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FLEXO Magazine : August 2009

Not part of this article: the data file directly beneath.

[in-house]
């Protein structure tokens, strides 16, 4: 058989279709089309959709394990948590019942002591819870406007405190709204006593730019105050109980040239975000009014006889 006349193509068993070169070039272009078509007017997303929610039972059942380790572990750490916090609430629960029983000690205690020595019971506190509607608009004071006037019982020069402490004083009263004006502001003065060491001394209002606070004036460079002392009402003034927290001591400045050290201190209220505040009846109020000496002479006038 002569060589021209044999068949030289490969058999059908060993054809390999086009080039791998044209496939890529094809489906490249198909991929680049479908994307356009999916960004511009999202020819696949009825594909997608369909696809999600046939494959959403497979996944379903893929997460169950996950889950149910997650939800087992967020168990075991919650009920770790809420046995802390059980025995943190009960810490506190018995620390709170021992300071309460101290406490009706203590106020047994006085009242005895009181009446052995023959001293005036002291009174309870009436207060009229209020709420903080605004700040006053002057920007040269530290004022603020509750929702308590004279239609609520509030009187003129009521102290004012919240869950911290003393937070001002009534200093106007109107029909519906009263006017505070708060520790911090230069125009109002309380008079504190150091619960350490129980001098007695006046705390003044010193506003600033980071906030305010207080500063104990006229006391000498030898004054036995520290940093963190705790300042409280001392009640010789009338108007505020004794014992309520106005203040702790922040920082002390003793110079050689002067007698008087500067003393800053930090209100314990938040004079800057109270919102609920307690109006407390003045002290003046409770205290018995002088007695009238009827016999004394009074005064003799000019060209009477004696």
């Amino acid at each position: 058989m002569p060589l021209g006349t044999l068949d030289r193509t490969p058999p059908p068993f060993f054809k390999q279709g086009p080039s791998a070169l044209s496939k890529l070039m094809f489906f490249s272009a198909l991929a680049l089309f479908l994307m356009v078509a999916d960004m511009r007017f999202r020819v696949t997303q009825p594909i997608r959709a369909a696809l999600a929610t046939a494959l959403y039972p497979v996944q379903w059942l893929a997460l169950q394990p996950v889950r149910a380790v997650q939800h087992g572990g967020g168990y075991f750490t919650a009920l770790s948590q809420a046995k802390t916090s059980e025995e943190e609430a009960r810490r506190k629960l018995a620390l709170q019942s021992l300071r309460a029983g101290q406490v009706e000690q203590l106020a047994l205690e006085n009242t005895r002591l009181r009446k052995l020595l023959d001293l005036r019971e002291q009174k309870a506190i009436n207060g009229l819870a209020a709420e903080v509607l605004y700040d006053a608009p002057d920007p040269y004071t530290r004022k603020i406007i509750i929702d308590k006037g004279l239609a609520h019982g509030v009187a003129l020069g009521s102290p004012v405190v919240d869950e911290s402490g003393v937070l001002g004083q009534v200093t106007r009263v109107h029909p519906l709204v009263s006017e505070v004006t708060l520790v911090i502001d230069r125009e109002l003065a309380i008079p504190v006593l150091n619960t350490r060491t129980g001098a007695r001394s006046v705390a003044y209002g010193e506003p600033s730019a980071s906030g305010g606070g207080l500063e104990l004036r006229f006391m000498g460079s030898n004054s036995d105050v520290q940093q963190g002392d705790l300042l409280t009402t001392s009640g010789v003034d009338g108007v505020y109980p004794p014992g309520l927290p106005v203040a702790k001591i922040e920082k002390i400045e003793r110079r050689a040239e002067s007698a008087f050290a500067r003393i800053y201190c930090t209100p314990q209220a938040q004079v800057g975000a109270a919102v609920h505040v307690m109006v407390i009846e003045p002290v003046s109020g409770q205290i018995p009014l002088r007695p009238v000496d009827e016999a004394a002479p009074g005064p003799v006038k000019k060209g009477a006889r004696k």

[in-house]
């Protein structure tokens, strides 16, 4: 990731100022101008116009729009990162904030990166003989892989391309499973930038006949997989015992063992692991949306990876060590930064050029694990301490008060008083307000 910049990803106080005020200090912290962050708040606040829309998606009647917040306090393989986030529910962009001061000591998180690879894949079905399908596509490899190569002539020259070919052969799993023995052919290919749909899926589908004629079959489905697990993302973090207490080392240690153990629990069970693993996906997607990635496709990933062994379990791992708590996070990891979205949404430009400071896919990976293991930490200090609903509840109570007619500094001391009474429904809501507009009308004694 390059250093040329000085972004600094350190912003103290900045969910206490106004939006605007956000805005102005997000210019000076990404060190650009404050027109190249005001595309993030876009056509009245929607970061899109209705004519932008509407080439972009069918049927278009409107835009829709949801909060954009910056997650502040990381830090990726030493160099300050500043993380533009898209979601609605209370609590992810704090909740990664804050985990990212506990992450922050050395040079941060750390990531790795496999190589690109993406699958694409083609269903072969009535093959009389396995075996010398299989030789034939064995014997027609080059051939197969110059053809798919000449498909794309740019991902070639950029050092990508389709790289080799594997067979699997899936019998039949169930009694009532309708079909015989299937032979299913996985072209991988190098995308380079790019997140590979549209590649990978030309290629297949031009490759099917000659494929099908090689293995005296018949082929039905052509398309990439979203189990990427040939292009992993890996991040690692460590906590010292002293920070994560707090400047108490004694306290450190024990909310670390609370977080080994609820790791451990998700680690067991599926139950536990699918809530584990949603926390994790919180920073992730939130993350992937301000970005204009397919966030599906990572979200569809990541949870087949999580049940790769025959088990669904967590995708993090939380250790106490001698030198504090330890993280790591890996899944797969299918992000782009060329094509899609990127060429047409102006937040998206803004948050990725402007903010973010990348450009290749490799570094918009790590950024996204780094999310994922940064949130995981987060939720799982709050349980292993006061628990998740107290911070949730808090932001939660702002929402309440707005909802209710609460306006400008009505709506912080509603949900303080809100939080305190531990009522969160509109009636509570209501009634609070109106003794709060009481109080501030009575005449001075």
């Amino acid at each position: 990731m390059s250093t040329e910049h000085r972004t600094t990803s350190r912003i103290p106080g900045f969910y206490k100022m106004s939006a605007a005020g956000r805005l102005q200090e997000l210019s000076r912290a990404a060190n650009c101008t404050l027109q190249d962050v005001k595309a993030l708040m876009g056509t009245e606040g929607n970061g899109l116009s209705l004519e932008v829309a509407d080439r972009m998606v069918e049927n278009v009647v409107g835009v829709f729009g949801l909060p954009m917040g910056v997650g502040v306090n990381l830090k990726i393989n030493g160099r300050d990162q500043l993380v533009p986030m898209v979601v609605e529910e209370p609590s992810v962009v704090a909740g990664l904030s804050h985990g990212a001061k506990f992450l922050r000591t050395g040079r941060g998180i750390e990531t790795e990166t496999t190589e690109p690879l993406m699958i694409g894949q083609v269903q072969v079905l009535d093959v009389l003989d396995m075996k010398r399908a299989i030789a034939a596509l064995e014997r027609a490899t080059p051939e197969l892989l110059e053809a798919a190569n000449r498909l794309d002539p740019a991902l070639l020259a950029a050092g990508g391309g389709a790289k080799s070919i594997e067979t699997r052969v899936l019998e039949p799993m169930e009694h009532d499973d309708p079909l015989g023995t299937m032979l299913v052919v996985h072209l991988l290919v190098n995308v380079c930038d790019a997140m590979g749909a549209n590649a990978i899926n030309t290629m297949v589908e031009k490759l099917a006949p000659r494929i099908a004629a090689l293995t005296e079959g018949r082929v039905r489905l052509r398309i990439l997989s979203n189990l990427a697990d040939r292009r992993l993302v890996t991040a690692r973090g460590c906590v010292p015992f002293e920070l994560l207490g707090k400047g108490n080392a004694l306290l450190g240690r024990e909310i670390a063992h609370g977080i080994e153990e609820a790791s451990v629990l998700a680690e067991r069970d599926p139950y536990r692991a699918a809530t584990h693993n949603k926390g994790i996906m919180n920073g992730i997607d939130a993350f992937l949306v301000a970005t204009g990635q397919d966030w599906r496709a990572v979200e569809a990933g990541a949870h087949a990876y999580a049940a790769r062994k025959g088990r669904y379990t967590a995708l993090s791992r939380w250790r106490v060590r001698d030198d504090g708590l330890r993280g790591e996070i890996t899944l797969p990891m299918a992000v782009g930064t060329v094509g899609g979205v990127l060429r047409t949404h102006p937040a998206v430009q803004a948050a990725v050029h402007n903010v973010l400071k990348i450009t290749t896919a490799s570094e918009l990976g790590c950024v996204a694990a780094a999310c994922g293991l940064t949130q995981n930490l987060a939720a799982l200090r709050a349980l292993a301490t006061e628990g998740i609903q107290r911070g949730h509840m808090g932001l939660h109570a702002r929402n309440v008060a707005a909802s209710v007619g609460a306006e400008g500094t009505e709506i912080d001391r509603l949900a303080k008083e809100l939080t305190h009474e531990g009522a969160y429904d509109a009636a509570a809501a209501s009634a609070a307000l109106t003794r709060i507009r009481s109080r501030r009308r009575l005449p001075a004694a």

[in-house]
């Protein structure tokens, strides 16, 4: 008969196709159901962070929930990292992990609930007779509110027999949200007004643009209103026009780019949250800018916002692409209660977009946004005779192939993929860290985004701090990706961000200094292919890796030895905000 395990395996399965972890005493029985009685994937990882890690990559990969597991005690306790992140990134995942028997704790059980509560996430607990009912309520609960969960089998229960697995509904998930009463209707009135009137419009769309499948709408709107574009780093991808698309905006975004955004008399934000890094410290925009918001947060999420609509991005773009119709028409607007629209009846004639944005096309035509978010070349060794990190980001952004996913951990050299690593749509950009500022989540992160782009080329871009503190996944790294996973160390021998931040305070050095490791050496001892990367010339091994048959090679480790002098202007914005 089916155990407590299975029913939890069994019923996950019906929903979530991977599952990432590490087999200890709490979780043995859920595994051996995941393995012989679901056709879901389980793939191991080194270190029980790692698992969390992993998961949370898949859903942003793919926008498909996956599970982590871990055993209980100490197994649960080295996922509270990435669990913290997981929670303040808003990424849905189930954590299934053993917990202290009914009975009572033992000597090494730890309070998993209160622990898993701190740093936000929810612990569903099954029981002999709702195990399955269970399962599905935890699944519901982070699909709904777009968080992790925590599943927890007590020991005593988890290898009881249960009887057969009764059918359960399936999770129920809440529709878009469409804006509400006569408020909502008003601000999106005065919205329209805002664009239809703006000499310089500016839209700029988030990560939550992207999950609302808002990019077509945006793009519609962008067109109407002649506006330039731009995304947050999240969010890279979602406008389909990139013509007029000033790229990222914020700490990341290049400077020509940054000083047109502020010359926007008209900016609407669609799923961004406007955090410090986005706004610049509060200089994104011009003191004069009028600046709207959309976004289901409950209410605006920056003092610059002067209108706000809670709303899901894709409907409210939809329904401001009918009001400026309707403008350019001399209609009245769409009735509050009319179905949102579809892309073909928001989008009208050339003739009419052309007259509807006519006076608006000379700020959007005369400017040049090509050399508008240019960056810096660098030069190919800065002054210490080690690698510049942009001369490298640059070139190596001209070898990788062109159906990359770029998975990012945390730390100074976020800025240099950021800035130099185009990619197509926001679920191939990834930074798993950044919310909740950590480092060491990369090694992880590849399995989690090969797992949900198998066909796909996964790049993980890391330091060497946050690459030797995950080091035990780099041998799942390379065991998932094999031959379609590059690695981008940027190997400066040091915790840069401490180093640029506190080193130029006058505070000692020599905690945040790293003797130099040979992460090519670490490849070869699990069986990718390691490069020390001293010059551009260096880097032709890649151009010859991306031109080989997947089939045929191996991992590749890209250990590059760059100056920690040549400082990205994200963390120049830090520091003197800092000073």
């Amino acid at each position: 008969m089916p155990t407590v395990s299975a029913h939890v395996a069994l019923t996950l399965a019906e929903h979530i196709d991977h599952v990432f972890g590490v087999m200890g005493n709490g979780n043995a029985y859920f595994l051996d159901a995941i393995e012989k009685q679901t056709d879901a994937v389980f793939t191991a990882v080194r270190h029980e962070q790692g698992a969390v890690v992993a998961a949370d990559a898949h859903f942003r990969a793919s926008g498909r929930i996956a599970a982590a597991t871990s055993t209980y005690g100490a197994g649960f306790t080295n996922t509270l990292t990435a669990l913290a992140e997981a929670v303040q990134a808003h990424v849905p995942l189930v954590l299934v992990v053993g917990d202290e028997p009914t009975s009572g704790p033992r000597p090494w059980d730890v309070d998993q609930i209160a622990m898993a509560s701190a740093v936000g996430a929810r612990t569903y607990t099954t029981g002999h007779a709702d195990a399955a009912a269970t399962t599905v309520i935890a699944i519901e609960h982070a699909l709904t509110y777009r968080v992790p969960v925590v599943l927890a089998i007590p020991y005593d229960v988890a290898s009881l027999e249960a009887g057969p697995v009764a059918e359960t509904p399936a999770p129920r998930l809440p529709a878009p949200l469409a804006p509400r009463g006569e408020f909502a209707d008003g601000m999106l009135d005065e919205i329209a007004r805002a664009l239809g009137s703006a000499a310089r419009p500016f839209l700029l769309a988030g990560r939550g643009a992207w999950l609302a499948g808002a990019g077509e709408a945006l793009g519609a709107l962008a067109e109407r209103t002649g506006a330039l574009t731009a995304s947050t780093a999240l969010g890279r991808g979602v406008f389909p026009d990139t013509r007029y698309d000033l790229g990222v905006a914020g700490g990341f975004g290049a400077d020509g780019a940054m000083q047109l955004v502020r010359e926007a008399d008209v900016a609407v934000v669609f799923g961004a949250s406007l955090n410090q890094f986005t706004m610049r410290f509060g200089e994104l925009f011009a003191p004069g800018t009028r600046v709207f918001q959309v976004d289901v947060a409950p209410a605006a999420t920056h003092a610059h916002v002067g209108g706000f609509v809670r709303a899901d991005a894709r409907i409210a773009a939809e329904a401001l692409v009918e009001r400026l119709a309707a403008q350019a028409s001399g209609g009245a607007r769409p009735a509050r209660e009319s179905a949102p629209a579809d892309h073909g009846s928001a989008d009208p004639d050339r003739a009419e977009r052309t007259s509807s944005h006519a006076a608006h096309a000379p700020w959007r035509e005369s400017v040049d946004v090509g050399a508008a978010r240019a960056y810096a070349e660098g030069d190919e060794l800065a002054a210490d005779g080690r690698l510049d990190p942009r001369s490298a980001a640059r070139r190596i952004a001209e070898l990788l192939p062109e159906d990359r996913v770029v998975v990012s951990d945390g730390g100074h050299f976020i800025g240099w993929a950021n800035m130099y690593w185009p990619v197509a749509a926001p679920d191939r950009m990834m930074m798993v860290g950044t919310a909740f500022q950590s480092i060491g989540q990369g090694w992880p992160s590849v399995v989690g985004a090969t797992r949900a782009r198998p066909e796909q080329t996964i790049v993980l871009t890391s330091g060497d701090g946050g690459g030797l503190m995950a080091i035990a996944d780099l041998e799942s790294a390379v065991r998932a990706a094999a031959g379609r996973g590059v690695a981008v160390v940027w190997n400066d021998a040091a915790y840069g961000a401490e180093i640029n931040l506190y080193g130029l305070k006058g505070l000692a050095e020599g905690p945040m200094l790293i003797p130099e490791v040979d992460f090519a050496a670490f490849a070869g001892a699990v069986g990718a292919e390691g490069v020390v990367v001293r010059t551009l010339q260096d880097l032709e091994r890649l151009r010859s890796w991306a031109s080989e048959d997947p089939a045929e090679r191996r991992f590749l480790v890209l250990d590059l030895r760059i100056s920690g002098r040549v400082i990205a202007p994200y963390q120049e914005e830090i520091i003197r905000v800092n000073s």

TECHNOLOGIES & TECHNIQUES FIGURE 1. A geared press confi guration. All rollers are tied together with gears driven by a single motor. causes the roller and cylinder to rapidly accelerate and decelerate as the gear teeth bounce back and forth against each other. The result sometimes is the appearance of alternating light and dark horizontal lines on the printed product. “Gearless” printing presses (Figure 2) refer to those machines that eliminated gearing together off all of the axes running from a single motor. Instead, each anilox, plate, and impression cylinder has an independent servo applied. However, a gearbox is installed between the load and the feedback device, which adds inaccuracies. The result is that positioning accuracy in a “gearless” system typically is between +/- 1 arc minute and +/- 10 arc minutes. The acceleration and decelerations in a geared system are also limited by the gear-train backlash. Increasing acceleration past the safe level will lead to instability or gear damage. Some printing companies address these problems by frequently adjusting the antibacklash control system on the press, sometimes as often as weekly. This can result in a substantial amount of downtime without solving the underlying problem. ELIMINATING THE MECHANICAL TRANSMISSION Advancements in control and motor technology over the past decade now make it possible for the motion of the anilox and plate cylinders to be electronically synchronized by a closed loop control system to a much higher level of accuracy by eliminating the mechanical transmission system and creating a totally directdrive confi guration (Figure 3). The basic idea is that the anilox roller and plate cylinder are each driven independently by separate, direct-drive servo motors. A feedback device such as a high resolution sine encoder provides the servo motors with far more accurate position and velocity information that the controller compares to its programmed motion profi le and based on this signal sends velocity command signals to the amplifi er that drives the servo motor. A motion profi le defi nes the operation of each servo motor in terms of time position and velocity. In practice, the anilox roller and plate cylinder are synchronized in both speed and phase, ensuring that every point around the surface of the anilox roller is synchronized with the plate cylinder. The latest generation of servo motor controllers provides resolution feedback up to 27 bits, with 64-bit positioning resolution, and 125msec position loops, 62.5msec velocity loops and 0.670msec current control loops. So DDR systems can deliver much greater accuracy than the best mechanical transmission systems even immediately after adjustment of the antibacklash control system. As a general rule, DDR systems offer accuracy of about +/- 25 arc seconds system accuracy, which can be up to 20 times higher accuracy than conventional geared servo systems. The result is substantial improvements in print quality. IMPROVING THROUGHPUT FIGURE 2. 50 FLEXO AUGUST A gearless press confi guration. Each roller is driven independently by a motor/gearbox combination. When the load is directly coupled, the settling time is no longer limited by the transmission, so the servo loop gain can be increased. This provides the necessary servo stiffness to achieve excellent speed regulation and phase control between the anilox, plate, and central impression cylinders. Press speeds using direct-drive technology can be increased in many applications because the accuracy of the mechanical transmission system is often the limiting factor. Switching to direct-drive further improves press throughput by reducing setup and maintenance time. A typical fl exo press servo system equipped with gearboxes requires periodic tuning adjustments of the antibacklash control system to compensate for gear wear. DDR systems, on the other hand, since they are directly coupled to the load, require no periodic tuning. There is complete elimination of backlash and the need for antibacklash controls. Years later, the tuning settings are typically the same as the day the machine was installed. With a direct-drive press, the parts count on a typical Bill of Material (BOM) is reduced by up to 10 parts per color print deck. This mechanical simplifi cation translates into faster assembly, less maintenance, and less overhead to purchase parts. Table 1 shows a comparison of a typical geared solution with a direct-drive system. When 2009 www.flexography.org